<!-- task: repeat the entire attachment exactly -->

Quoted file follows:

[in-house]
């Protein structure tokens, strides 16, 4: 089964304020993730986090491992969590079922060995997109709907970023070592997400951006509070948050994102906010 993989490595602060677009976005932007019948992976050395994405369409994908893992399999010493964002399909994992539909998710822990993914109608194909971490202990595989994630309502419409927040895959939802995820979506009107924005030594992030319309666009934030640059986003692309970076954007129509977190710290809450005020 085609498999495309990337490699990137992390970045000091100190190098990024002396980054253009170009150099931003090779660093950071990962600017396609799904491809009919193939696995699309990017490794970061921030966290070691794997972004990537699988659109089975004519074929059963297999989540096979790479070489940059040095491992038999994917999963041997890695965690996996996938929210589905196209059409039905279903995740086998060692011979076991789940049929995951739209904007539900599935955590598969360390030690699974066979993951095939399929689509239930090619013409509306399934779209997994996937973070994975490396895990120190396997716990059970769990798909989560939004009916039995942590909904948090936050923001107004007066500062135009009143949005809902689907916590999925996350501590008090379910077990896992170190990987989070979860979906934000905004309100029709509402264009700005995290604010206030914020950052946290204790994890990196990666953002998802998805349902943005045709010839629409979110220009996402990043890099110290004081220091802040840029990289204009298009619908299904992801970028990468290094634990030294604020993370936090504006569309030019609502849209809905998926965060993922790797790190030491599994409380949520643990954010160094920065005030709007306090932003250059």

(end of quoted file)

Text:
[in-house]
């Protein structure tokens, strides 16, 4: 089964304020993730986090491992969590079922060995997109709907970023070592997400951006509070948050994102906010 993989490595602060677009976005932007019948992976050395994405369409994908893992399999010493964002399909994992539909998710822990993914109608194909971490202990595989994630309502419409927040895959939802995820979506009107924005030594992030319309666009934030640059986003692309970076954007129509977190710290809450005020 085609498999495309990337490699990137992390970045000091100190190098990024002396980054253009170009150099931003090779660093950071990962600017396609799904491809009919193939696995699309990017490794970061921030966290070691794997972004990537699988659109089975004519074929059963297999989540096979790479070489940059040095491992038999994917999963041997890695965690996996996938929210589905196209059409039905279903995740086998060692011979076991789940049929995951739209904007539900599935955590598969360390030690699974066979993951095939399929689509239930090619013409509306399934779209997994996937973070994975490396895990120190396997716990059970769990798909989560939004009916039995942590909904948090936050923001107004007066500062135009009143949005809902689907916590999925996350501590008090379910077990896992170190990987989070979860979906934000905004309100029709509402264009700005995290604010206030914020950052946290204790994890990196990666953002998802998805349902943005045709010839629409979110220009996402990043890099110290004081220091802040840029990289204009298009619908299904992801970028990468290094634990030294604020993370936090504006569309030019609502849209809905998926965060993922790797790190030491599994409380949520643990954010160094920065005030709007306090932003250059």